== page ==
(note: this blog was referenced by New Scientist) The horrendous number of victims at the Soma mine disaster in Turkey continues to grow. We immediately reached out to Turkish officials through Dr. Hasari Celebi at the Gebze Institute of Technology as a guiding force. Less than a year ago I had given a keynote at a workshop on disaster robotics being held there by the government with Dr. Celebi as a key driving force. It was clear that there was many scientists interested in applying their great ideas to earthquake response. Unfortunately it takes time and sustained investment to create a robotics capability for handling such a tragedy and the mine disaster was too soon.
Most people don’t realize that mine disasters have been to date the most common situation for ground rescue robots. As I note in Disaster Robotics out of the 28 disasters where robots have been used or on site between 2001 and 2013, 12 (42%) were underground mine incidents. Of the four disasters where robots were on-site but could not be used, 3 (75%) were underground mine disasters- showing just how much this technology is needed.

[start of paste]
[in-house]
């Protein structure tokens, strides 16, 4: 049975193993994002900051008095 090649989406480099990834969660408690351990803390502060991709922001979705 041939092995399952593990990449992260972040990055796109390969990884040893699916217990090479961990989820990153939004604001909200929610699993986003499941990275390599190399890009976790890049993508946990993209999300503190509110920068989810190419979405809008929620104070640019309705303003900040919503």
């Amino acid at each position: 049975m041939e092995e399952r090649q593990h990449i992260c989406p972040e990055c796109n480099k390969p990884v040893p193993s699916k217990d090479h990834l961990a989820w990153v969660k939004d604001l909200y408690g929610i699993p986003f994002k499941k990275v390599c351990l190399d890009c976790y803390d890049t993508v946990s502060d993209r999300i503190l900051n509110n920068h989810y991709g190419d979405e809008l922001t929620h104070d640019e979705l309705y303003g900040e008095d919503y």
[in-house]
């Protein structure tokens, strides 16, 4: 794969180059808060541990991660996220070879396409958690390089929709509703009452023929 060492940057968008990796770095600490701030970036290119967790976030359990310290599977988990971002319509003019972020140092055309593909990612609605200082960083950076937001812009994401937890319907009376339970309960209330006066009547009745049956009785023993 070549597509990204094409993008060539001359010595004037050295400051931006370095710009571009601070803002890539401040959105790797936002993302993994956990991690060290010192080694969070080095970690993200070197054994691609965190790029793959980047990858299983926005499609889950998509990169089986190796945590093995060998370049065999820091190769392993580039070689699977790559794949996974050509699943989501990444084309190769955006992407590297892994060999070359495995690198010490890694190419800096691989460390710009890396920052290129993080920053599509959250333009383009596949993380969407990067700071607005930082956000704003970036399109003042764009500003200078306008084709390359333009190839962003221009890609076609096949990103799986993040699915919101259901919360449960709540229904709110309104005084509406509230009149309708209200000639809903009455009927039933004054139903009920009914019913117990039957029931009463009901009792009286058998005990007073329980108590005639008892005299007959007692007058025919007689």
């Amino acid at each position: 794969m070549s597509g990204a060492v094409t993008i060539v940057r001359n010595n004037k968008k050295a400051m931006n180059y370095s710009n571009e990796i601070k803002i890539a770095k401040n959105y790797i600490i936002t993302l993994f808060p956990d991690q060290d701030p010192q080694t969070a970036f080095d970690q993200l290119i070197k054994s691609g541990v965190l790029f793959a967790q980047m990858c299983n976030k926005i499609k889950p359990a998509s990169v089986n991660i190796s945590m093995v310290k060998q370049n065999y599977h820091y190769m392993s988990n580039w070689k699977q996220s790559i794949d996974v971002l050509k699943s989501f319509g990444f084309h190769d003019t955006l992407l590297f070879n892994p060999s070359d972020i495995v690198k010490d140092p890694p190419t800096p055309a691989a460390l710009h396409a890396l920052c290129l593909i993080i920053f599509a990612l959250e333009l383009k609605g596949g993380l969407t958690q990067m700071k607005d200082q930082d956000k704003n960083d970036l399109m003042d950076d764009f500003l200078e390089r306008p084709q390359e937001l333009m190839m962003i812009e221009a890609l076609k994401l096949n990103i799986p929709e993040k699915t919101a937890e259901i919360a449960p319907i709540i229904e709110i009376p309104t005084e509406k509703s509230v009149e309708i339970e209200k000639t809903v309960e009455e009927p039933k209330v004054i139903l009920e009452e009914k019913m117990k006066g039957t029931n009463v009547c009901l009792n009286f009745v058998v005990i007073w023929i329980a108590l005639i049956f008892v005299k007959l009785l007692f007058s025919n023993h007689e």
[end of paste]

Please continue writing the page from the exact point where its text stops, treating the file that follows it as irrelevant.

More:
Underground mine disasters in coal mines are especially challenging as there may be methane to cause explosions or because the mine itself catches fire which is difficult to suppress. Mine responses are challenging based on the type of entry into the mine. Dr. Jeff Kravitz at the Mine Safety and Health Administration (MSHA) is the expert on robots for underground mine disasters and we co-authored an article “Mobile robots in mine rescue and recovery” in IEEE Robotics and Automation Society Magazine that summarizes the opportunities and challenges for robots based on an analysis of deployments in the US. MSHA may have the only mine permissible robot in the world (i.e., certified not to cause an explosion in a methane-rich environment)- the V-2, an Andros Wolverine shown in the photo.
CRASAR has assisted with two mine disasters Midas Gold Mine (2007) and Crandall Canyon (2007) and was requested to assist with two others but the technology wasn’t there. The Midas and Crandall Canyon events used smaller robots, an Inkutun Xtreme loaned from the pool at SPAWAR and a Inuktun Mine Crawler that could go down narrow boreholes. We also conducted a report for MSHA on underground rescue technologies that allowed access to their use of robots at 7 other mine disasters.
Our thoughts and prayers are with the Turkish miners, their families, and the responders.